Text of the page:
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Lost in Portugal
My journal from the 1990 trip to Portugal, some 4000 words, was originally handwritten in one sitting from the terrace of a hotel high on the hill overlooking Funchal Bay in Madeira.
Everywhere we went in Portugal we got lost. We repeatedly abandoned our itinerary. I make frequent references in the journal to the many great pictures I think I will have. But as you will see, my attempt at photography was a dismal failure. We had a great and adventuresome time, though. These were the highlights.
I am writing in Madeira at the Residential Santa Clara, just two hours before we begin the very long trip home. I will not describe the journey over on TWA (The Worst Airline, Craig calls it, with good reason).
We landed on a Sunday morning in Lisbon and rented a little (mid-sized, by European standards) Renault. We drove through Lisbon. Craig says he enjoyed that part, but the way I remember it, he was wild for a bathroom, and we were both already tired and a bit irritable from the trip.
But as we broke clear of the city to the south, just west of the bridge over the River Tagus, we saw the palace and the monastery and the gardens of Belem. So we parked, thinking that museums usually have good bathrooms. This one didn't. But we found some little cafes nearby, and for the first time I felt as though we were in Europe and we were having fun.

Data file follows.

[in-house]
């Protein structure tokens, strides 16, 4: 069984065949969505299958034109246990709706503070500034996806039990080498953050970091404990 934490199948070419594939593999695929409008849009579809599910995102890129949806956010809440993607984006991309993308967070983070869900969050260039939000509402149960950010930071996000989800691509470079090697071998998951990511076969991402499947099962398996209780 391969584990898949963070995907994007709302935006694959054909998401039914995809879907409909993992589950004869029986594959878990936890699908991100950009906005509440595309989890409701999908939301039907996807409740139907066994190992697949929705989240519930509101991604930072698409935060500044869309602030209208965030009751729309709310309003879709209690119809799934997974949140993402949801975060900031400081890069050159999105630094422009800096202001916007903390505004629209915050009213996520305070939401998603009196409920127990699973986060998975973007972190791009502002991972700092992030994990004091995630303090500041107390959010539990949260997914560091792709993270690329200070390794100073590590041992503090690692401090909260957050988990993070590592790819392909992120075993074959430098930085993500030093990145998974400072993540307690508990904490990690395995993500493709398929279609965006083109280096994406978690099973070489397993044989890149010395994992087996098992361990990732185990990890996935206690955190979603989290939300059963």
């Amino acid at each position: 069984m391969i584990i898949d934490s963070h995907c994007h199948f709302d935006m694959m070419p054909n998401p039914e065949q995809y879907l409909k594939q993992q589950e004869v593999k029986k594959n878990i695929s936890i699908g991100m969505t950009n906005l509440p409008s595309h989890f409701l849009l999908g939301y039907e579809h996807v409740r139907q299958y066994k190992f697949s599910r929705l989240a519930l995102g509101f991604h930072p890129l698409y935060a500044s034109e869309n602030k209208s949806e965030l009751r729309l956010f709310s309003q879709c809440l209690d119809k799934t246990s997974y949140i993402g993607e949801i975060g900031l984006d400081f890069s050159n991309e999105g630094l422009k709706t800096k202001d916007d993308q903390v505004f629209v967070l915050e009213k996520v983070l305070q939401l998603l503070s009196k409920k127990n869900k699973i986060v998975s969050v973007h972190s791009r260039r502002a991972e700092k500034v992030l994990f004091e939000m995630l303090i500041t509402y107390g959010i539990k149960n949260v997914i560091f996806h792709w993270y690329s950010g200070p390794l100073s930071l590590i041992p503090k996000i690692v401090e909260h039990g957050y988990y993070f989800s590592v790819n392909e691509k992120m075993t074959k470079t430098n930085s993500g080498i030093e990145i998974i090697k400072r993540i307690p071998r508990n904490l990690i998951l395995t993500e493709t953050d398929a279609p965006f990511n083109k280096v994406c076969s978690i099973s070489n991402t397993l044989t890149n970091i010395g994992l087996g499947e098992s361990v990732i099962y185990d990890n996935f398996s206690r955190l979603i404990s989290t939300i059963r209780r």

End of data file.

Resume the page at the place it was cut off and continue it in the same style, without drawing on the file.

The coffee there (and everywhere, as it turned out) was strong, dark, muddy, and delicious. Usually it was cheap, too, on average 40 cents. Then we saw the palace and the gardens, of which I should have quite a few good pictures, and we hit the road, heading for Sintra.
"Of which I should have quite a few good pictures..." When we went to Portugal, we took a nice little camera that Craig had bought for his business. It was about the size of a pack of cards, and it just fit in my jacket pocket. It was very lightweight and had a nice little wrist strap, too. However, the last person to use that camera before me had left it set up to delay several seconds between the time the operator clicked the button and the time when the shutter actually snapped.
This meant I would carefully frame each shot and push the button, and several seconds later, the camera would take a picture of the inside of my pocket or of whatever it was swinging in front of from its wrist strap. In the first week of the trip I shot four rolls of film, 96 pictures, of which sixty- odd were muffled darkness. The picture at the top right of this page of the beautiful castle at Sintra has been drastically cropped and rotated; it actually came out like this: